Even on a gloomy spring day, the pastures at Morgan Farm are bright and cheery as 40 bouncing lambs run and play across 20 acres of lush green rolling hills.
“All of the lambs’ names begin with the letter H,” Sheryl Morgan said. One lamb’s name is Harry Potter because it has a dark streak resembling Harry Potter’s lightning bolt scar on its forehead.
Each lambing season, they use the next letter in the alphabet for their naming system. It helps to keep track of the age of the animals.
Sheryl operates the Bridgeport sheep farm with her husband, Phillip, and daughter, Karen. Her son, Aaron, who lives on the back of the farm with his family, helps with “pasture management,” Karen said.
Sheryl and Phillip bought the farm in 1991. When Karen was attending Western Hills High School, her agriculture teacher JR Zinner encouraged her to raise market lambs to show.
“This is a 4H project out of control,” Karen said. Sheryl said they also got the sheep to help eat overgrowth on the farm.
Eventually, they transitioned into wool sheep, which is what they raise today.
“We thought they were cute, so we got wool sheep and realized they have a lot of wool and we had to do something with it,” Karen said.
This spring, their herd consisted of 21 ewes (female sheep), four rams (male sheep), six yearlings, 38 lambs and two llamas (for protection). About half of the sheep are of the Shetland breed. The other half is Jacob.
Jacob is an old breed, which Phillip said was recently removed from the heritage breeds’ endangered list. According to livestockconservancy.org, “Jacobs are small, horned, black and white sheep. Ewes weigh 80-120 pounds, and rams 120-180 pounds. The sheep are white with colored spots or patches. The colored portions of the fleece are usually black, but they can also be brownish or a lighter color called lilac. The Jacob is a multi-horned or ‘polycerate’ breed. Most animals have two or four horns, though six horns also occur. Both sexes are horned.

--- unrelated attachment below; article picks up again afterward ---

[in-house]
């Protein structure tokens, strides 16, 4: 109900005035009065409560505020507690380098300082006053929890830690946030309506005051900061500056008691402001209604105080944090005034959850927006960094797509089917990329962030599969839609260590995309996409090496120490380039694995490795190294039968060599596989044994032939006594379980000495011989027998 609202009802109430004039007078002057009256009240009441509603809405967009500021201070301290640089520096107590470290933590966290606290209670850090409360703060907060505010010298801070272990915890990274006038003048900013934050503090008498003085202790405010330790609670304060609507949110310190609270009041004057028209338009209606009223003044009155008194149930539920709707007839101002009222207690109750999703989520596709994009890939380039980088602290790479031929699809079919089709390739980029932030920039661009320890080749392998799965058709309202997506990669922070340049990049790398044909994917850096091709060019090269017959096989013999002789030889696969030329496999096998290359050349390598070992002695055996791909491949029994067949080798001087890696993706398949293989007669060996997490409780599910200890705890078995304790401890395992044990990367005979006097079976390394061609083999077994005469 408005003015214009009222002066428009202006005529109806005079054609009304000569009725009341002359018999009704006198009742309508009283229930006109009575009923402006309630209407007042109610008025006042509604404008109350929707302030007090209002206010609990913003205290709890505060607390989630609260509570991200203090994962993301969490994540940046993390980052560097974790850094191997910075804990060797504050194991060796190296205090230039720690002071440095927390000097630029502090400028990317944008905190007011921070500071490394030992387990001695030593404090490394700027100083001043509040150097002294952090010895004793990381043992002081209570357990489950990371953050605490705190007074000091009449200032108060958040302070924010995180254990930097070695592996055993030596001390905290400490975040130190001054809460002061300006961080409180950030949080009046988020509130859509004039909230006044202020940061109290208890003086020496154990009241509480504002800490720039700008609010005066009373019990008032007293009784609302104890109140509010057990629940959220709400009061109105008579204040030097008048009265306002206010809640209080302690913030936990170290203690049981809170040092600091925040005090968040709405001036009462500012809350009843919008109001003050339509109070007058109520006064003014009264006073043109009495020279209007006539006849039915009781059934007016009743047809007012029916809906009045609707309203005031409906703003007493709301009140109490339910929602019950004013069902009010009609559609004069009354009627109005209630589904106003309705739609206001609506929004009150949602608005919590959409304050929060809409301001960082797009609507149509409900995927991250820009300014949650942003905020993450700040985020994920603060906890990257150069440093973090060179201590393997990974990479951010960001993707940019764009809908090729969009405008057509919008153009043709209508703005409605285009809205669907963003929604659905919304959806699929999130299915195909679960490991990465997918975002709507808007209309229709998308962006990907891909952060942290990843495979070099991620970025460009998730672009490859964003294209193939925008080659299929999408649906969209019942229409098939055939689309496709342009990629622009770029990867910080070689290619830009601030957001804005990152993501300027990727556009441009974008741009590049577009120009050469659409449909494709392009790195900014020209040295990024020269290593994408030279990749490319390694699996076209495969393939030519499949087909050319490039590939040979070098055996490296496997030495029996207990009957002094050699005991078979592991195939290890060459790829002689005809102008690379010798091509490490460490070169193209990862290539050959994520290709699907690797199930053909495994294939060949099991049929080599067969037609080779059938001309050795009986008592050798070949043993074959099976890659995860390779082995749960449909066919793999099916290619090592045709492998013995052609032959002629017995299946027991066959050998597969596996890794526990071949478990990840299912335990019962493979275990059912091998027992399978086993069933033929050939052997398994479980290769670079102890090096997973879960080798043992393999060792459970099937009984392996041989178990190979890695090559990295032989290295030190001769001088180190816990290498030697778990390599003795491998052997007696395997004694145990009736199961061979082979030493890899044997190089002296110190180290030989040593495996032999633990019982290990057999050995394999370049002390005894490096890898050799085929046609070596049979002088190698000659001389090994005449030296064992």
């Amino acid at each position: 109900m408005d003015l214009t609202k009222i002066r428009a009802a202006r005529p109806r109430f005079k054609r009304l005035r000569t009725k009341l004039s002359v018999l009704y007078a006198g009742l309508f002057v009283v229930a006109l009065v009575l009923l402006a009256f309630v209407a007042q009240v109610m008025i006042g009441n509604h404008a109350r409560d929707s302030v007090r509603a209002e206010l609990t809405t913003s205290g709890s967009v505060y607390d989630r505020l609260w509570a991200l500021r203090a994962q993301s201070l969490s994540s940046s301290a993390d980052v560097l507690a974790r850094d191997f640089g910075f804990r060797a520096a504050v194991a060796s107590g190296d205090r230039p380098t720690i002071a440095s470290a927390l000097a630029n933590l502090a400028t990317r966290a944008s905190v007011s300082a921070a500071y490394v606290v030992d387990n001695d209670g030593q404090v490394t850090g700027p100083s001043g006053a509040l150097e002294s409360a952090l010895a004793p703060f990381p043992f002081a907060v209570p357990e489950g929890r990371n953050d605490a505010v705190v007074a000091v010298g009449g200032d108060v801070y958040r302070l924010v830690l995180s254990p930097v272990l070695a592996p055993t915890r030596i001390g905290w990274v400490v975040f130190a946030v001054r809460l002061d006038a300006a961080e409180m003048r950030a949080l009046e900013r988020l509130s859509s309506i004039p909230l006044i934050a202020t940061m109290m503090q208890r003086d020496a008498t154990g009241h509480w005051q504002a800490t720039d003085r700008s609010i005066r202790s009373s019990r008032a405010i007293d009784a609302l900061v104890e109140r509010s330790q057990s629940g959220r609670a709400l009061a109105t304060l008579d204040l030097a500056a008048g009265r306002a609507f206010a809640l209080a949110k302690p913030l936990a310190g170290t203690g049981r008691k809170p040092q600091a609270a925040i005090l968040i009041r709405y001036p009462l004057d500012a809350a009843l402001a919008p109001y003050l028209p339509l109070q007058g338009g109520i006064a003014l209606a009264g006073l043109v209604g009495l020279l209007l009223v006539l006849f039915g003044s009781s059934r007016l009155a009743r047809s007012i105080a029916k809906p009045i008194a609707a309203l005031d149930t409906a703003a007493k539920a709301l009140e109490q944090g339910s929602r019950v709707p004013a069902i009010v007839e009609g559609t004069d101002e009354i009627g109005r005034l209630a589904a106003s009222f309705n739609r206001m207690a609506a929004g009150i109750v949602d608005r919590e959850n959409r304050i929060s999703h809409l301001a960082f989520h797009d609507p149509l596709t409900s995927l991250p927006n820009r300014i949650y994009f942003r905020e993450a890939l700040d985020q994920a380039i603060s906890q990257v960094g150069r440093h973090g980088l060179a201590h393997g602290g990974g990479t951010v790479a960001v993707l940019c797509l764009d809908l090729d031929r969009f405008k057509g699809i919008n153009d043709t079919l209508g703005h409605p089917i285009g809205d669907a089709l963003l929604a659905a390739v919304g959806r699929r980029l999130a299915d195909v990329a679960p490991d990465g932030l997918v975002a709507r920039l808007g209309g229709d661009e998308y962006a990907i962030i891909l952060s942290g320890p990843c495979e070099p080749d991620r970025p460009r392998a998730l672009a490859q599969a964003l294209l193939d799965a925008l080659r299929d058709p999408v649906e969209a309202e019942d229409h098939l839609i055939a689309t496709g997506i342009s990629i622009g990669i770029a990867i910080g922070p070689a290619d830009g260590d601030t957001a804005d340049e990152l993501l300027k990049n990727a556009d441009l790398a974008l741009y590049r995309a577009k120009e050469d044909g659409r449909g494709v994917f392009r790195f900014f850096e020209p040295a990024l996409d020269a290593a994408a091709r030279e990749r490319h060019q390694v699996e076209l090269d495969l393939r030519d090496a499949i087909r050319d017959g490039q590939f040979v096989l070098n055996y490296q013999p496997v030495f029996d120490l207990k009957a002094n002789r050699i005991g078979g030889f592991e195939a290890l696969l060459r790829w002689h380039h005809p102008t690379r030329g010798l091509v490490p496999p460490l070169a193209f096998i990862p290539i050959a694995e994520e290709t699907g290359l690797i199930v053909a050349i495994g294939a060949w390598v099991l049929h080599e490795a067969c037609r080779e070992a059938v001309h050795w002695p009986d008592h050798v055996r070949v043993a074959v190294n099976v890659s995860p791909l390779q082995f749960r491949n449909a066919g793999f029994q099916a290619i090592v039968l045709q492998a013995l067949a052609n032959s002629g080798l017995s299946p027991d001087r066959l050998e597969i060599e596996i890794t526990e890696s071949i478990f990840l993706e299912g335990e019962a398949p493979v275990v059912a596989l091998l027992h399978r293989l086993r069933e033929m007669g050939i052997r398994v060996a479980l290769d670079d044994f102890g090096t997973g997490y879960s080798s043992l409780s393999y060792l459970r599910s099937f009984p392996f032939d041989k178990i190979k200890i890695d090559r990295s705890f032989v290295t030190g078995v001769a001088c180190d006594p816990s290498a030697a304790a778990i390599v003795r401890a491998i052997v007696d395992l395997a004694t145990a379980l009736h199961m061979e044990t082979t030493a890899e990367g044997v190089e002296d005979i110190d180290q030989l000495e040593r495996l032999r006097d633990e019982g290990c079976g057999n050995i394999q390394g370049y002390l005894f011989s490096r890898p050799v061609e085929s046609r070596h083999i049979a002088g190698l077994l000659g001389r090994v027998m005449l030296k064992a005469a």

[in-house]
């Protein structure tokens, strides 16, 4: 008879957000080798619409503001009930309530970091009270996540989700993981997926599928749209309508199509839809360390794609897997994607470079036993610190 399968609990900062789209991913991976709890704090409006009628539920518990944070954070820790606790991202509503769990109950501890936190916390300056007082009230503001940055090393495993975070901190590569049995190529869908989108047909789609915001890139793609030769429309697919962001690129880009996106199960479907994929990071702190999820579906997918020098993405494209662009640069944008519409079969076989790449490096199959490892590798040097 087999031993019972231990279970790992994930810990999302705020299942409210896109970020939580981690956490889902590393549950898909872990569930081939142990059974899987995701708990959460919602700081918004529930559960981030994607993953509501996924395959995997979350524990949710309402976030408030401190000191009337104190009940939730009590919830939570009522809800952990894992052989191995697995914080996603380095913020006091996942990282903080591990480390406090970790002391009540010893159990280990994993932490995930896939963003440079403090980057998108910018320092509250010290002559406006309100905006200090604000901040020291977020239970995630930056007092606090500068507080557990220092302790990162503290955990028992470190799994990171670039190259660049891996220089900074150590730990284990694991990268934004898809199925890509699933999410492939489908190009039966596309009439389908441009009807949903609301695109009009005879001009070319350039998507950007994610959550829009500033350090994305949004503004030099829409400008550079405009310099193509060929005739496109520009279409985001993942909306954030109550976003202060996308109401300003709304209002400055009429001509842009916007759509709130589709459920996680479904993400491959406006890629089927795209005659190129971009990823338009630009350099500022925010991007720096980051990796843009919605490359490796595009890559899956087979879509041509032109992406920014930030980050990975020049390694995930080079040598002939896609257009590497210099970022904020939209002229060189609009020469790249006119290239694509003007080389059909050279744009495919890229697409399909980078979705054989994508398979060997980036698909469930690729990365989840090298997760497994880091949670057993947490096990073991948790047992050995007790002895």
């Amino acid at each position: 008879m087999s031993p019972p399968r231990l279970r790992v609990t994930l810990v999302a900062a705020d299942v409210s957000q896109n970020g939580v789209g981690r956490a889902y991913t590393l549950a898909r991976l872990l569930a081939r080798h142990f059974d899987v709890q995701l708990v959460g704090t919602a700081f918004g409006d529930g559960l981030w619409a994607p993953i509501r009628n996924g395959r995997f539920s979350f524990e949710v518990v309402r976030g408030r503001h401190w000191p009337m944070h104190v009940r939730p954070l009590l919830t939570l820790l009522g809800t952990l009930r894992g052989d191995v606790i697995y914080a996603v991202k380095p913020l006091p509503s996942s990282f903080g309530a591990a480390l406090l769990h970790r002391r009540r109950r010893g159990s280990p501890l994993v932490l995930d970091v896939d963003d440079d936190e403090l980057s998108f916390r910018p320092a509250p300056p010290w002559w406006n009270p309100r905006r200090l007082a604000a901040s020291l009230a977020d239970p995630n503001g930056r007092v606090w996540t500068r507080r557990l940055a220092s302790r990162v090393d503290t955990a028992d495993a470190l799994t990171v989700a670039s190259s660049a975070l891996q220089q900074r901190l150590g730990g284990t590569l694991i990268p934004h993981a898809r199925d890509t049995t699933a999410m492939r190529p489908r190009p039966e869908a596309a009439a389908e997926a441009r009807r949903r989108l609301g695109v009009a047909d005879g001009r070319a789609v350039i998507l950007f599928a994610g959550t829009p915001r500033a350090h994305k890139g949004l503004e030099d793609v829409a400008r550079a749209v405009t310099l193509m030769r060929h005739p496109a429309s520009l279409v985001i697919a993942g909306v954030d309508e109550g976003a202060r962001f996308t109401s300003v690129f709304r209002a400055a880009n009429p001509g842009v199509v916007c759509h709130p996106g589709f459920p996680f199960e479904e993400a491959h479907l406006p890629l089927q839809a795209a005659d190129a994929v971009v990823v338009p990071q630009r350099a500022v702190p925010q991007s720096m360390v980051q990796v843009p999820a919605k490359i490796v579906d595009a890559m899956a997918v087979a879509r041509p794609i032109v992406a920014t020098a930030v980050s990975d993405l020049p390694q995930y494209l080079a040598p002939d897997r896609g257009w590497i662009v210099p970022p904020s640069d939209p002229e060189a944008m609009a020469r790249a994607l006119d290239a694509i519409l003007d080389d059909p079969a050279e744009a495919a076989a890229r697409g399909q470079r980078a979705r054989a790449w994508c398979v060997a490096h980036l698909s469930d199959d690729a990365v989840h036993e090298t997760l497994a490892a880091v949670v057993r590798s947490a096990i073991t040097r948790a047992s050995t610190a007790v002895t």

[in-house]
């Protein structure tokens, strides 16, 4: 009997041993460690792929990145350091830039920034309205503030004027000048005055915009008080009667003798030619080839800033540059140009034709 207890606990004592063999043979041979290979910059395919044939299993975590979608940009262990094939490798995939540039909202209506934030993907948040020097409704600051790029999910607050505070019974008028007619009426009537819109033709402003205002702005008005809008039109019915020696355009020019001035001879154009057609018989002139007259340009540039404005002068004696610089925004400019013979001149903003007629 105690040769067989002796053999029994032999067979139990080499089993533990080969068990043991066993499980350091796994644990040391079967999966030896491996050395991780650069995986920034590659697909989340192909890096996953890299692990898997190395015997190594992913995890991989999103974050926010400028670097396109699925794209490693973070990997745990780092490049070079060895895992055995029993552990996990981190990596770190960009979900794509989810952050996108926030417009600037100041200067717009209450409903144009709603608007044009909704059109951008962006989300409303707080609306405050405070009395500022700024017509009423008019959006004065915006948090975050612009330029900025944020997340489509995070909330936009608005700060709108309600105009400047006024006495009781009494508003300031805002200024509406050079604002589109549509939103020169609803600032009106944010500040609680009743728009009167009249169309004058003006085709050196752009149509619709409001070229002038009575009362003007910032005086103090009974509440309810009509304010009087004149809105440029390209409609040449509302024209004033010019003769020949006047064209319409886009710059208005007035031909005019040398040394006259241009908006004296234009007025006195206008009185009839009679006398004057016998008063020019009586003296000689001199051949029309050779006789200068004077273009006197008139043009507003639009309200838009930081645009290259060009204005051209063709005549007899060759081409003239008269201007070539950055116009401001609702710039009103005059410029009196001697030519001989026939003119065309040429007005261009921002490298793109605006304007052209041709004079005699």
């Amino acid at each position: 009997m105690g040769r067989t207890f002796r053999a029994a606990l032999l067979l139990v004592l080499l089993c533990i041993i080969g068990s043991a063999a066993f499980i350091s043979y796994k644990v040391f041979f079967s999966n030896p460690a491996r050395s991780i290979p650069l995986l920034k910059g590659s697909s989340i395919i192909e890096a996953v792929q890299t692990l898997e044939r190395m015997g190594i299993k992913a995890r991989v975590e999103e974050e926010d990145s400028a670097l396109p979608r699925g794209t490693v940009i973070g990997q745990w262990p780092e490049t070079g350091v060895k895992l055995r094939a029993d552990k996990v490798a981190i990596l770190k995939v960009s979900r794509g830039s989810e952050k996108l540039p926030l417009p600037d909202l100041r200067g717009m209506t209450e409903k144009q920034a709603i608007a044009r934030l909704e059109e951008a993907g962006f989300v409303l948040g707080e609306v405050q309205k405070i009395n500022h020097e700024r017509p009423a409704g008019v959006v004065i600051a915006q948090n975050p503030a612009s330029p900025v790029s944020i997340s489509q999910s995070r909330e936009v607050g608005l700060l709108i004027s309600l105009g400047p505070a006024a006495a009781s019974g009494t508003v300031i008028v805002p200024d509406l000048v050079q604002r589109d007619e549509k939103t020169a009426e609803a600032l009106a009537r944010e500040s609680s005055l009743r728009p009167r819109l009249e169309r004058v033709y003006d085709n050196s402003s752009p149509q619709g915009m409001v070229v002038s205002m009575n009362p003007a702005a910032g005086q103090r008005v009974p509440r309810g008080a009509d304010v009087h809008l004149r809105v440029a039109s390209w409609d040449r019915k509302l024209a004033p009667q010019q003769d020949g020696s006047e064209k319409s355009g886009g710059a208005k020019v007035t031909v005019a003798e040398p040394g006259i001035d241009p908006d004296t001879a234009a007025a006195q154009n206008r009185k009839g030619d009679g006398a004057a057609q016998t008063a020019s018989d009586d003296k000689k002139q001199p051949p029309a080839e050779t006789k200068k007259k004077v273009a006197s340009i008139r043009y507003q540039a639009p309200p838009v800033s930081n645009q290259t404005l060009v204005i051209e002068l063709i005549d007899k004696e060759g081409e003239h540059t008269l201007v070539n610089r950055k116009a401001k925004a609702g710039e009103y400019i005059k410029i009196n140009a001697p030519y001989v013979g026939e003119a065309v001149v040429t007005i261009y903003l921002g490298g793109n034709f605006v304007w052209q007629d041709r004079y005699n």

“The breed produces a medium fleece that is light and open, with a staple length of four to six inches and a weight of three to six pounds. Unlike most other medium wool breeds, the quality of the fleece has been a major selection factor in the recent history of the Jacob breed. As a result, it is much sought after by fiber artisans, who enjoy its characteristics and color combinations — black, white or a blend of the two.”
According to the website, “Shetland sheep are fine boned and small in size. Rams weigh 90-125 pounds, and ewes weigh 75-100 pounds. Most rams have spiraled horns, while most ewes are polled. Shetland sheep are calm and charming in disposition, docile and intelligent.
“The Shetland breed is especially prized for its wool, which is fine, soft and strong. Fleeces average two to four pounds and vary in crimp from wavy to straight. Eleven colors and 30 color patterns are recognized in the Shetland breed. This diversity is a great asset both to the breed and to the fiber artisans who enjoy using its fleeces.”
Karen said every fleece is different.
“Some are softer, some are coarser,” she said. “All handcrafters want something different.”
In the spring before the ewes gave birth, they were sheared. The yearlings and rams were sheared shortly after. Their fleeces, after being skirted (the process of removing vegetation from the fleece) are placed in bags to be sold. The Morgans will first attempt to sell the bags of fleece “as is” at fiber markets and festivals. The fleeces sell for $18-20 a pound. Each fleece weighs about three pounds, Karen said.
They will save some of the fleeces, which they will either process themselves or send to a mill to be processed. When they process it themselves, they wash it with hot water and Dawn dish soap, Sheryl said — being careful not to agitate it. They then use a picker, which opens the wool and prepares it for the carder where it is combed.